Drawdown portfolios face tricky balancing act

This article is part of
Sourcing Income – April 2016

Drawdown portfolios face tricky balancing act

Last year saw a sharp – 70 per cent – fall in the number of retirees buying annuities and opting for drawdown instead.

Annuity rates are clearly not tempting and the possibility of passing on what is left of your retirement savings to the next generation on death holds obvious appeal.

Extended life expectancy and fears about late life care costs mean few of us can afford for our retirement money not to be working.

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Many will require their savings to generate income to live on. Running out of money is the obvious risk.

The old adage of the higher the return, the higher the risk generally holds true. In the accumulation phase, long-term investors can surf the waves of volatility, using pound-cost averaging to benefit from market dips.

In the decumulation phase, they risk drowning as the reverse effect kicks in. Those taking regular income will eat into their assets more quickly on the market dips – pound cost ravaging, as it has been labelled.

The challenge for the investor, therefore, is to find ways to maintain yield but manage volatility. Is it possible to generate the yield an investor might expect from a decent equity income fund (currently about 4 per cent), but with lower volatility?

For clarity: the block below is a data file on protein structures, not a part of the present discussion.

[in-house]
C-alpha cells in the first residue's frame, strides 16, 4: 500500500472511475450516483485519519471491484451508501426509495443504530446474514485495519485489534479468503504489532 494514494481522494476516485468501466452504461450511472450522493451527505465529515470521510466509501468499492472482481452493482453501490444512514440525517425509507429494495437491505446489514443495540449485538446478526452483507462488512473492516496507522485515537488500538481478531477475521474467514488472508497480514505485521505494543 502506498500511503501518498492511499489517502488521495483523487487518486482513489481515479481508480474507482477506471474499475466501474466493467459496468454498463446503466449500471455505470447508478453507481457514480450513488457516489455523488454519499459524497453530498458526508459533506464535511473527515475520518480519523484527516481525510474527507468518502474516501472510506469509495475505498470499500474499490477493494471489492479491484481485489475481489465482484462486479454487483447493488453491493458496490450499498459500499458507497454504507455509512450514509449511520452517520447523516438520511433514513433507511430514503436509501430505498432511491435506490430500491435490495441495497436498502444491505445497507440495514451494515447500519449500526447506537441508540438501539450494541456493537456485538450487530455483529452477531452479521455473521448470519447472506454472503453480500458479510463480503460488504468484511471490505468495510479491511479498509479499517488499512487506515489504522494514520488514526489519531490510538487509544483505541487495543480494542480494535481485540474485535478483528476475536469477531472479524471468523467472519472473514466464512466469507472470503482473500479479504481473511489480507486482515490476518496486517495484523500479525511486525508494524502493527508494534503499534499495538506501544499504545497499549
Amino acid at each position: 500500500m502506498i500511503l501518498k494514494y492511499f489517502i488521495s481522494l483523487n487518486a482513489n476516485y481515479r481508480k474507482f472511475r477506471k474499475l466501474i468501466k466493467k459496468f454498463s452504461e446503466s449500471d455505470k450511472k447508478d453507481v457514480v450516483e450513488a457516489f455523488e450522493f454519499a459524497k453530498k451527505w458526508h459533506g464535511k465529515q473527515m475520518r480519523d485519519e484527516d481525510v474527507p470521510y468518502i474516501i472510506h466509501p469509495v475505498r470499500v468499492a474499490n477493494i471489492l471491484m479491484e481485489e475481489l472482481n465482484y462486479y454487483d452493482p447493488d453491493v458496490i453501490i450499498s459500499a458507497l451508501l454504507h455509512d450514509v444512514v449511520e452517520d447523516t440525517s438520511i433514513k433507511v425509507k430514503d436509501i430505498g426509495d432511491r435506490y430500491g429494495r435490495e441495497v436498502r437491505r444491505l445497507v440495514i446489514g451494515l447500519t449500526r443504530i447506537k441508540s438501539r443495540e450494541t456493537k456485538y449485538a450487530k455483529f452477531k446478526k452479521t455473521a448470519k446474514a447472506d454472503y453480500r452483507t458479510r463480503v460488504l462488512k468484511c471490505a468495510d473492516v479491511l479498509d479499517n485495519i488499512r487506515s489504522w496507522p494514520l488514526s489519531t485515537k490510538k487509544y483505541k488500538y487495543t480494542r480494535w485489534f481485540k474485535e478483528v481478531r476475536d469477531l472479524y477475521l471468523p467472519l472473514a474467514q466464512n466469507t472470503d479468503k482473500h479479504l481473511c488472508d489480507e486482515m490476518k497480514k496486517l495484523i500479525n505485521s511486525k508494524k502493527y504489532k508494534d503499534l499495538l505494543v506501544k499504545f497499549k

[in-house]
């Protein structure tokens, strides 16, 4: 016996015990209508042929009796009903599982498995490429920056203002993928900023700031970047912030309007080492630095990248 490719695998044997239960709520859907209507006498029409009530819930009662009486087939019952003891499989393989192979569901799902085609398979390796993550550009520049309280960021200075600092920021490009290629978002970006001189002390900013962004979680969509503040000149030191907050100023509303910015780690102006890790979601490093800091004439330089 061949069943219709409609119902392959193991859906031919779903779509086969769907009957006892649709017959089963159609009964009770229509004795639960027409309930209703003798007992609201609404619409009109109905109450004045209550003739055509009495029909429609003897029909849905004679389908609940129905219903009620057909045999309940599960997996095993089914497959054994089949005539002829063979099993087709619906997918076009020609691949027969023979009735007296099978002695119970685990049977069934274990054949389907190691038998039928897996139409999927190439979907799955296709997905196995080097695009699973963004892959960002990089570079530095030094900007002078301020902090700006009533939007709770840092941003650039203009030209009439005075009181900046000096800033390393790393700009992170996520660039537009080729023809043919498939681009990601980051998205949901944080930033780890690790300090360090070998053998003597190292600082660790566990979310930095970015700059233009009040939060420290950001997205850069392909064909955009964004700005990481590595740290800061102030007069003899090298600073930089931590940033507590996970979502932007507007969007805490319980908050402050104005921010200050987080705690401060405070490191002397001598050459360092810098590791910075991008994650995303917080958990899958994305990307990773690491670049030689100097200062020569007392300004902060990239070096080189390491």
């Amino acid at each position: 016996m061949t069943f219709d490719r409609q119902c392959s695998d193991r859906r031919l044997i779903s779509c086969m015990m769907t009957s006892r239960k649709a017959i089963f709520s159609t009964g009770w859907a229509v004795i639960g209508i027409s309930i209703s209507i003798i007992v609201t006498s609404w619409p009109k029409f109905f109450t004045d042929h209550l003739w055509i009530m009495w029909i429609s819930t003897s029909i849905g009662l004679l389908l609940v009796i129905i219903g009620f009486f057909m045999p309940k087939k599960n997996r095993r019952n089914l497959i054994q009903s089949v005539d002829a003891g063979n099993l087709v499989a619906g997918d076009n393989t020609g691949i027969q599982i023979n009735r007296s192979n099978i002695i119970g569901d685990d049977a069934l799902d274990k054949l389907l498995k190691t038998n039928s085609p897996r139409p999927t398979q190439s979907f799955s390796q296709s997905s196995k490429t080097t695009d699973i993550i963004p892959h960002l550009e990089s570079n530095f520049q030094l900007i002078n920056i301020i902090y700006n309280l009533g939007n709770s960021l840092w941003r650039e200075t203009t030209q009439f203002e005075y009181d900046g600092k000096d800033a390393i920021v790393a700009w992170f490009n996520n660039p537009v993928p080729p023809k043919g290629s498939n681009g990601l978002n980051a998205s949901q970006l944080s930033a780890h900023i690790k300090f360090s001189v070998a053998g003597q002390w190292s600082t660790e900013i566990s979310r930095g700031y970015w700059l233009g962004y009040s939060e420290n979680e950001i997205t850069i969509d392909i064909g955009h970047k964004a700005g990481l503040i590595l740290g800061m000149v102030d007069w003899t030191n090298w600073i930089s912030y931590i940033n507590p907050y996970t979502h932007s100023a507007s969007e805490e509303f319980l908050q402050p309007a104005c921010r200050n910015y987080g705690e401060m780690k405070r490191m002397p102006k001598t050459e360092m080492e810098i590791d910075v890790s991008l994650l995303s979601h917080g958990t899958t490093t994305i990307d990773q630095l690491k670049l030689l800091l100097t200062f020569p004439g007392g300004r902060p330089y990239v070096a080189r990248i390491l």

There are a number of techniques an investor might use to achieve this. Let us look at the four key areas: equities, fixed interest, alternatives and cash.

Equities with attractive yields are available throughout the world, providing the opportunity to construct more balanced, yet well diversified, investment portfolios.

Higher-than-average dividend yields inevitably point to a higher-than-average risk, so be careful to avoid classic ‘value-traps’. It arguably makes more sense to focus on marginally lower – yet still attractive – yield pockets of the market that also offer the extra benefit of a capital uplift.

In a cautious managed portfolio, the core fixed interest element might include a significant emphasis on gilts and investment grade corporate debt. The core can be supplemented by higher yielding bonds, perhaps via a strategic bond fund run by a trusted active manager who is able to invest opportunely across the fixed income spectrum.

What is more, investing into a US Treasury exchange-traded fund could offer cost-effective, lower-risk exposure to a dollar currency play.

In a cautious portfolio, the alternatives element may focus on absolute return funds, but while these dampen volatility, they may not generate sufficient yield for the drawdown client. In the quest for yield, an adviser might place greater emphasis on higher-yielding alternatives, such as global infrastructure or property funds. It is not difficult to find UK commercial property funds generating between 4.5 per cent and 6 per cent at present.

Many investors like to be fully invested, but having the opportunity to switch into cash can be very useful. It offers a harbour when particularly heavy storms are forecast and the flexibility to pick up bargains afterwards.